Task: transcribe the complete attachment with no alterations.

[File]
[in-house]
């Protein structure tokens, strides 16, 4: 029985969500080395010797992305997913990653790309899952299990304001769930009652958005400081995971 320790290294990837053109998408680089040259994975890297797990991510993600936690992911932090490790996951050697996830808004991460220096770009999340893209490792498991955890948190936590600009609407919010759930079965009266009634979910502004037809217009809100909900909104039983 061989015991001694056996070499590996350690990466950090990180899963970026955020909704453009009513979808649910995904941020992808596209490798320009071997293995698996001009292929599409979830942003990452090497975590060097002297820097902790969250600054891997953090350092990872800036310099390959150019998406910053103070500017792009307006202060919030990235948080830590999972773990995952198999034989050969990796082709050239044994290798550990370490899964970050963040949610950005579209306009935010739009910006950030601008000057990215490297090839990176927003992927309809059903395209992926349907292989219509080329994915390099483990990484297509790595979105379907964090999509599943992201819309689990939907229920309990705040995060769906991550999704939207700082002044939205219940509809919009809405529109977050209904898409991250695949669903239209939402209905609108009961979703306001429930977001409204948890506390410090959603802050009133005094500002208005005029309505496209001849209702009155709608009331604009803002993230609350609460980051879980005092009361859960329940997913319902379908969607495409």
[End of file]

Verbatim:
[in-house]
């Protein structure tokens, strides 16, 4: 029985969500080395010797992305997913990653790309899952299990304001769930009652958005400081995971 320790290294990837053109998408680089040259994975890297797990991510993600936690992911932090490790996951050697996830808004991460220096770009999340893209490792498991955890948190936590600009609407919010759930079965009266009634979910502004037809217009809100909900909104039983 061989015991001694056996070499590996350690990466950090990180899963970026955020909704453009009513979808649910995904941020992808596209490798320009071997293995698996001009292929599409979830942003990452090497975590060097002297820097902790969250600054891997953090350092990872800036310099390959150019998406910053103070500017792009307006202060919030990235948080830590999972773990995952198999034989050969990796082709050239044994290798550990370490899964970050963040949610950005579209306009935010739009910006950030601008000057990215490297090839990176927003992927309809059903395209992926349907292989219509080329994915390099483990990484297509790595979105379907964090999509599943992201819309689990939907229920309990705040995060769906991550999704939207700082002044939205219940509809919009809405529109977050209904898409991250695949669903239209939402209905609108009961979703306001429930977001409204948890506390410090959603802050009133005094500002208005005029309505496209001849209702009155709608009331604009803002993230609350609460980051879980005092009361859960329940997913319902379908969607495409």